If you are in the process of reviewing your credit reports, the first thing to do is make sure that the information contained within the reports is correct. In June 2004, The U.S. Public Interest Research Group published the results of a survey it conducted involving 200 adults in 30 states to test the validity of credit reporting. Their findings were as follows:
Twenty-five percent (25%) of the credit reports contained errors serious enough to result in the denial of credit;
Seventy-nine percent (79%) of the credit reports contained mistakes of some kind;
Fifty-four percent (54%) of the credit reports contained personal demographic information that was misspelled, long-outdated, belonged to a stranger, or was otherwise incorrect;
Thirty percent (30%) of the credit reports contained credit accounts that had been closed by the consumer but incorrectly remained listed as open.
If you find that you have errors on your credit report, follow this procedure to correct those errors.
Make a copy of the report and circle the items you are questioning. Keep your original copy for your own records.
Prepare a letter to the CRA that provided you with the report in question and request to have the erroneous item(s) removed. If you have proof of payment for an item in question, include a copy of that documentation.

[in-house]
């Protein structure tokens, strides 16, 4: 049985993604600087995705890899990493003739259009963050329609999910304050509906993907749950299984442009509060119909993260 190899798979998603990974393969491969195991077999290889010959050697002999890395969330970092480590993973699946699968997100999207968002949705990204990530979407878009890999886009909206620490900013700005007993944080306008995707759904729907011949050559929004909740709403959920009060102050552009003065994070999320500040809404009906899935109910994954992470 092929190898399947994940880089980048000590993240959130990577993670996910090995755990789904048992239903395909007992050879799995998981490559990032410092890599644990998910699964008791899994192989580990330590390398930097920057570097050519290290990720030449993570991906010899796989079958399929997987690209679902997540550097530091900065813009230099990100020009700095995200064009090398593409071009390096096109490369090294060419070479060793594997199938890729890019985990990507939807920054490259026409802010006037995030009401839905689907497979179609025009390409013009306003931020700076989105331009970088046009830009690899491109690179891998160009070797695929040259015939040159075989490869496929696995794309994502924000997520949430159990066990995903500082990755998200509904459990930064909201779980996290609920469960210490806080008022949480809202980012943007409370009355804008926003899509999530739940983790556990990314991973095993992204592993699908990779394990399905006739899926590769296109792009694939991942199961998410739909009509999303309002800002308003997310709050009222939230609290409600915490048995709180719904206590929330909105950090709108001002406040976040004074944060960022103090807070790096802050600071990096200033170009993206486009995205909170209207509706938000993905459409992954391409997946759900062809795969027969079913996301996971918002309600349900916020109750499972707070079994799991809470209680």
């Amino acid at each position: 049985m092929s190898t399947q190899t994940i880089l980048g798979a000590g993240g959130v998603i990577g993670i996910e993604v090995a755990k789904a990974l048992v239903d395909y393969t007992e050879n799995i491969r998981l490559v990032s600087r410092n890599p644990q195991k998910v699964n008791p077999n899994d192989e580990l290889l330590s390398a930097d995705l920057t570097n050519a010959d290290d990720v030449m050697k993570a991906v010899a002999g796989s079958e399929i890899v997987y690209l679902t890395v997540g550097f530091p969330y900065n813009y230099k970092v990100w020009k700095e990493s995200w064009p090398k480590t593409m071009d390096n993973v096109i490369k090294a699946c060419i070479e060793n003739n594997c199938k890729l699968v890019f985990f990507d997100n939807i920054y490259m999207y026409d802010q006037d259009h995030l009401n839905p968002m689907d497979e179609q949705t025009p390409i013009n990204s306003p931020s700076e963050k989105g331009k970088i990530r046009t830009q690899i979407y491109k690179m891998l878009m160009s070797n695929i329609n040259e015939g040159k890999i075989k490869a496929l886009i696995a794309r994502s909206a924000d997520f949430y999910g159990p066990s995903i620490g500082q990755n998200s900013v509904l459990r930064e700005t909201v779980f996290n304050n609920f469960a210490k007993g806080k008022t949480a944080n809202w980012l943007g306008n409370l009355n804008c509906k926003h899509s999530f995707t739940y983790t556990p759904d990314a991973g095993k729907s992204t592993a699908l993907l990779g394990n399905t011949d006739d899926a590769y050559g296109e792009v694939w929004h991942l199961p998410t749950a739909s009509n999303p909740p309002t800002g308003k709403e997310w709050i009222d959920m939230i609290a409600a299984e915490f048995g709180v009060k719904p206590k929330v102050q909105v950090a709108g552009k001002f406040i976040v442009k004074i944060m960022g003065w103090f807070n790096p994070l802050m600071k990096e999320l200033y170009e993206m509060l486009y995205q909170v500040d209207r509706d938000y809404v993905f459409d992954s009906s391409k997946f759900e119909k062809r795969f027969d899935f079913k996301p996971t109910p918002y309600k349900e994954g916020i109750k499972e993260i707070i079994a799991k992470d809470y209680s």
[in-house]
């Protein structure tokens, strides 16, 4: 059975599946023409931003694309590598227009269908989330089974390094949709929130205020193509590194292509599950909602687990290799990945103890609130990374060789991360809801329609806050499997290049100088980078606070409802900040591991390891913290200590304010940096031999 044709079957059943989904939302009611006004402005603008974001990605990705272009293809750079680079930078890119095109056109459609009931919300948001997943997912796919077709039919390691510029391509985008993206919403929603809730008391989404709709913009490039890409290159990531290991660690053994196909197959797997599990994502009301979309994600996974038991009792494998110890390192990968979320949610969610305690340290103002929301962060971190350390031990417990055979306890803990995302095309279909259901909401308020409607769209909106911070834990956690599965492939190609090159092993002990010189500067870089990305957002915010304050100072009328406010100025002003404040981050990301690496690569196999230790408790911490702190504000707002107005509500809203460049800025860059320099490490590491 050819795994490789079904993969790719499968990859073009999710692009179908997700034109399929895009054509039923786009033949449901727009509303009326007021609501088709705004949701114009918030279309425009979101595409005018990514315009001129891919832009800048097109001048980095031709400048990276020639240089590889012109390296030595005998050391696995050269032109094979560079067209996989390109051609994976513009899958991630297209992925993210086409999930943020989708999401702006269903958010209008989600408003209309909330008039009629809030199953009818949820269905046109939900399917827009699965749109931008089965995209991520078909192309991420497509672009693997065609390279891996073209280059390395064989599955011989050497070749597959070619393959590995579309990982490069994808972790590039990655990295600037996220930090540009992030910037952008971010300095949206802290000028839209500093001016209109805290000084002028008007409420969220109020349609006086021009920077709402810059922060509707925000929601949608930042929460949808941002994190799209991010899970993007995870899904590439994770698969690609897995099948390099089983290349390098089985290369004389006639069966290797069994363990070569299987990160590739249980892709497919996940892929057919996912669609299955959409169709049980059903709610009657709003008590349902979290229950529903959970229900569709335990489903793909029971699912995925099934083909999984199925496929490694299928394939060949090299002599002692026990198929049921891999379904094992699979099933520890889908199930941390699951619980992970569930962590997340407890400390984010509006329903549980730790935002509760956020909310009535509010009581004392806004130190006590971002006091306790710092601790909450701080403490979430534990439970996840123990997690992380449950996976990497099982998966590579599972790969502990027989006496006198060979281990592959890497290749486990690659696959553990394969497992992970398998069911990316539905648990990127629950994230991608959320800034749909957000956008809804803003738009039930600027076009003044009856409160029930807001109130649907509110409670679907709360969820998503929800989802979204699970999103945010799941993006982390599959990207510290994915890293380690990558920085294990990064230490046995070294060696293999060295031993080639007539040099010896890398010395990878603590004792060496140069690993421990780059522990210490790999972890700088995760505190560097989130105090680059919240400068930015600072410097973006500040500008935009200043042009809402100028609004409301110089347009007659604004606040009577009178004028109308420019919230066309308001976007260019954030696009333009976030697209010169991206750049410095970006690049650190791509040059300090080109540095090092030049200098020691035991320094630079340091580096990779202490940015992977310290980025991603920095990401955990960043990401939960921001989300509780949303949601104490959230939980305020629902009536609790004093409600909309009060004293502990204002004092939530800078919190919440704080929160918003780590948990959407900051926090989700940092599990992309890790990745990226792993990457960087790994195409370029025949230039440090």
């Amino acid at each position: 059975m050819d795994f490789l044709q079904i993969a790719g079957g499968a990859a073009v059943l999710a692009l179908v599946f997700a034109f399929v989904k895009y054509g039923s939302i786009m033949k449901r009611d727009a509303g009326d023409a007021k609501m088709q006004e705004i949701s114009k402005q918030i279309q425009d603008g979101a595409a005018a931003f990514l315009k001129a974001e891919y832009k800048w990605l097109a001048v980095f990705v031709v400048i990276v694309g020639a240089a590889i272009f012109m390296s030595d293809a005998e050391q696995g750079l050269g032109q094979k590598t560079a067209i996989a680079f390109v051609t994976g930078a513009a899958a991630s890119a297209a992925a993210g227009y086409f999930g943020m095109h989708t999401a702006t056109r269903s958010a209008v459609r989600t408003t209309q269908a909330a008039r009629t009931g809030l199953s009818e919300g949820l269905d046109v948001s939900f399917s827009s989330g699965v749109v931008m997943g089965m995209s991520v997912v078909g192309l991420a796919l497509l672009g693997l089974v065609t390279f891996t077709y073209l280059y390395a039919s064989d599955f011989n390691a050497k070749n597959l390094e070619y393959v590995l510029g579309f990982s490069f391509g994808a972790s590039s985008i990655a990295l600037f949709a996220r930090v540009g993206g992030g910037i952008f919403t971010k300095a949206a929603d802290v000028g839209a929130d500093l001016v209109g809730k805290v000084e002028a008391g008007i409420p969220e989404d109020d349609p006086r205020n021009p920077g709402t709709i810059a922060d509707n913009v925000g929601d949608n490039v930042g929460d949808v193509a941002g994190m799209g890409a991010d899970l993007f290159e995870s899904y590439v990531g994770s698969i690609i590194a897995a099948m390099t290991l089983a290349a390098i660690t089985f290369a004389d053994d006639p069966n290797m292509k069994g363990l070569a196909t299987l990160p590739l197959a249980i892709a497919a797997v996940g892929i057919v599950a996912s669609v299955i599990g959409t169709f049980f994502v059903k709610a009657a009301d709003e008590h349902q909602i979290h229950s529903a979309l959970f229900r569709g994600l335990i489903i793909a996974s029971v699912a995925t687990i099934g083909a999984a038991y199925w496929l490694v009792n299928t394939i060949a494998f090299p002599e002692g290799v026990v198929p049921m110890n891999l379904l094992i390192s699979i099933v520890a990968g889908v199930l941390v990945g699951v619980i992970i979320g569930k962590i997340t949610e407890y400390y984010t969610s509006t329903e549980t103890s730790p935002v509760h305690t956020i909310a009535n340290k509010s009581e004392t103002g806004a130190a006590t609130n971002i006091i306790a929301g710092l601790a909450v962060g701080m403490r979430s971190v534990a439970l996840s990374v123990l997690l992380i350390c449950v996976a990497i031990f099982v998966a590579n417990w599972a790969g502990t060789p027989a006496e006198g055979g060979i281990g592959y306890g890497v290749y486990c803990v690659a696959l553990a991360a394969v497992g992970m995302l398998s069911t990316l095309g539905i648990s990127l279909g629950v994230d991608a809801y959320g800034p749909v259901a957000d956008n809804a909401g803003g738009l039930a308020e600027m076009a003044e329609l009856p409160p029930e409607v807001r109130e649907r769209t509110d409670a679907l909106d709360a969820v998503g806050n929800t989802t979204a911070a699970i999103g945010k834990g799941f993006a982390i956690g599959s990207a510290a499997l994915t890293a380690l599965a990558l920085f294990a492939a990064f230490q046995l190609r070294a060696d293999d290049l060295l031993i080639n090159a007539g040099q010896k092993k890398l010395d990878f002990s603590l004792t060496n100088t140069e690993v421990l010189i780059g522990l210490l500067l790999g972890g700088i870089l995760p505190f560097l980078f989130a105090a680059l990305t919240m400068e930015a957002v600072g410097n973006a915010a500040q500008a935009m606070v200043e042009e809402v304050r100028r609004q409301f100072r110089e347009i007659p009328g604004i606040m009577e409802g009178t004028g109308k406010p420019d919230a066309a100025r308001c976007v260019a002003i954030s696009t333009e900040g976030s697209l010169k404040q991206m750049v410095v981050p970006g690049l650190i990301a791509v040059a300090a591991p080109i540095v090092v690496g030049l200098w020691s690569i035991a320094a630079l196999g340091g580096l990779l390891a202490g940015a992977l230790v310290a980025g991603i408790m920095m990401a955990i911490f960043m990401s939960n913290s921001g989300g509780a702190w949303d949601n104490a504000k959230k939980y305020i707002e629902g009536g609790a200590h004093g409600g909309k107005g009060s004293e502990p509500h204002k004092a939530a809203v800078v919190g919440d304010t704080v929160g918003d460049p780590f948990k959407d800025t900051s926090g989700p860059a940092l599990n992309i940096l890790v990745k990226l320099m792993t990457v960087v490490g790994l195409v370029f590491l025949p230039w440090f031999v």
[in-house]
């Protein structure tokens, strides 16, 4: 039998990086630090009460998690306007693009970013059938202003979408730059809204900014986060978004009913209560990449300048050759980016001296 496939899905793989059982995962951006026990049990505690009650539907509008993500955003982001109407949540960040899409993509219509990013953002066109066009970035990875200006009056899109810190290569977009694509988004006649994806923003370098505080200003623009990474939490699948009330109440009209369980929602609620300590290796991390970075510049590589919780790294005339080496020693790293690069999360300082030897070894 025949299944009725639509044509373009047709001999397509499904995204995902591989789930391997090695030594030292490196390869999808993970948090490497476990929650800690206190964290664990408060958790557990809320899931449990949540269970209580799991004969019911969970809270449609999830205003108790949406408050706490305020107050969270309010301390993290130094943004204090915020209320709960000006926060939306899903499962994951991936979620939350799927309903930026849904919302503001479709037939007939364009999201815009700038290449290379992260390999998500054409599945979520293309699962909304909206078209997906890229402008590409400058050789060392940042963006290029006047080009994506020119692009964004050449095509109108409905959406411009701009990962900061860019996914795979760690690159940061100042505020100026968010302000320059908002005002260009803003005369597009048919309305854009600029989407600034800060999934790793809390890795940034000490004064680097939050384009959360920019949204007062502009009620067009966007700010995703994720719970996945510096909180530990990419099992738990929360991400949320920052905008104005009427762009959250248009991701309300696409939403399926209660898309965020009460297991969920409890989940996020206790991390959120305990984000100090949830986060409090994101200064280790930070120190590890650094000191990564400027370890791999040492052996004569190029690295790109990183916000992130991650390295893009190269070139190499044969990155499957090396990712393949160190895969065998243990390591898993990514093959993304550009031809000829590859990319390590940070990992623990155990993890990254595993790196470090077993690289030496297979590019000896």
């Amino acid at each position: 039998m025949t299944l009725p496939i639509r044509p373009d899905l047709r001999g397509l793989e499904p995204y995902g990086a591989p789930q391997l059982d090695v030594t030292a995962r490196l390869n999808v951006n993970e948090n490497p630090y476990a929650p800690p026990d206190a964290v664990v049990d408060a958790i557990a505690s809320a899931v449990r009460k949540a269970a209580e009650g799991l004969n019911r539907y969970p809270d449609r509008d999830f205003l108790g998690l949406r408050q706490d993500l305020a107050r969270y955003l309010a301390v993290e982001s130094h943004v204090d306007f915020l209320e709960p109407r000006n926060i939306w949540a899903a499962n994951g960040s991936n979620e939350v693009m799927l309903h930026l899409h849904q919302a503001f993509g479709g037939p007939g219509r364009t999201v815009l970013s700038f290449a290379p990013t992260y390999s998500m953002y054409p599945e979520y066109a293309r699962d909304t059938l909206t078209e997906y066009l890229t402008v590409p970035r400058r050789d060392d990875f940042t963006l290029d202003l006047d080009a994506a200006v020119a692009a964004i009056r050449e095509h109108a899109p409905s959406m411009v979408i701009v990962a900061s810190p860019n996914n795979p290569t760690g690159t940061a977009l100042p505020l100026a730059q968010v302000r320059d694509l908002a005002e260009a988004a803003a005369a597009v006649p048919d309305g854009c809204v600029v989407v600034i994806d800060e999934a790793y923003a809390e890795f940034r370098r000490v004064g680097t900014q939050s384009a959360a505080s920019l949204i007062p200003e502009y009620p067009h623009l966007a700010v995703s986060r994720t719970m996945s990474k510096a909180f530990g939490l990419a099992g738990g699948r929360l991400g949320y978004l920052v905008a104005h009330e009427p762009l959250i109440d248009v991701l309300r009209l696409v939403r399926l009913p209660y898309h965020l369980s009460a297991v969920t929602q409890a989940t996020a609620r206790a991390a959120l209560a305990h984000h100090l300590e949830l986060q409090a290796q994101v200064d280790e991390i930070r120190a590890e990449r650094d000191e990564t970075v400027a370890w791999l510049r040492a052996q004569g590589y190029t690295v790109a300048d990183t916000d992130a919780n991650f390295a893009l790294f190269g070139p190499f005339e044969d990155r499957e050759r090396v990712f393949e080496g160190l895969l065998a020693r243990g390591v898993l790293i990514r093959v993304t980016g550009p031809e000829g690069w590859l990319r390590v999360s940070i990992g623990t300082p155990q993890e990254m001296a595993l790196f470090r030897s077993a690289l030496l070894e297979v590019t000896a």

Prepare a letter to the creditor reporting the problem, especially if you feel you are a victim of fraud or identity theft. Inform the creditor that you are disputing an error reported to the CRA, state why the claim is inaccurate, and include any relevant documentation to prove your point.
Send your correspondence via certified mail.
You should receive a response from the CRA within 30 to 45 days. If the error has been corrected:
They will send you a fresh copy of your credit report at no charge to show you that the item has been removed
They will also send a corrected report to any entity that received a report that contained errors within the last six months
If you cannot have a disputed item removed, you have the right to include your side of the story on the credit report. Your statement should be a concise explanation (100 words or less) as to why you are challenging the item in question. From that point on, this notation will be included in your credit report as long as the item in question remains on your report.
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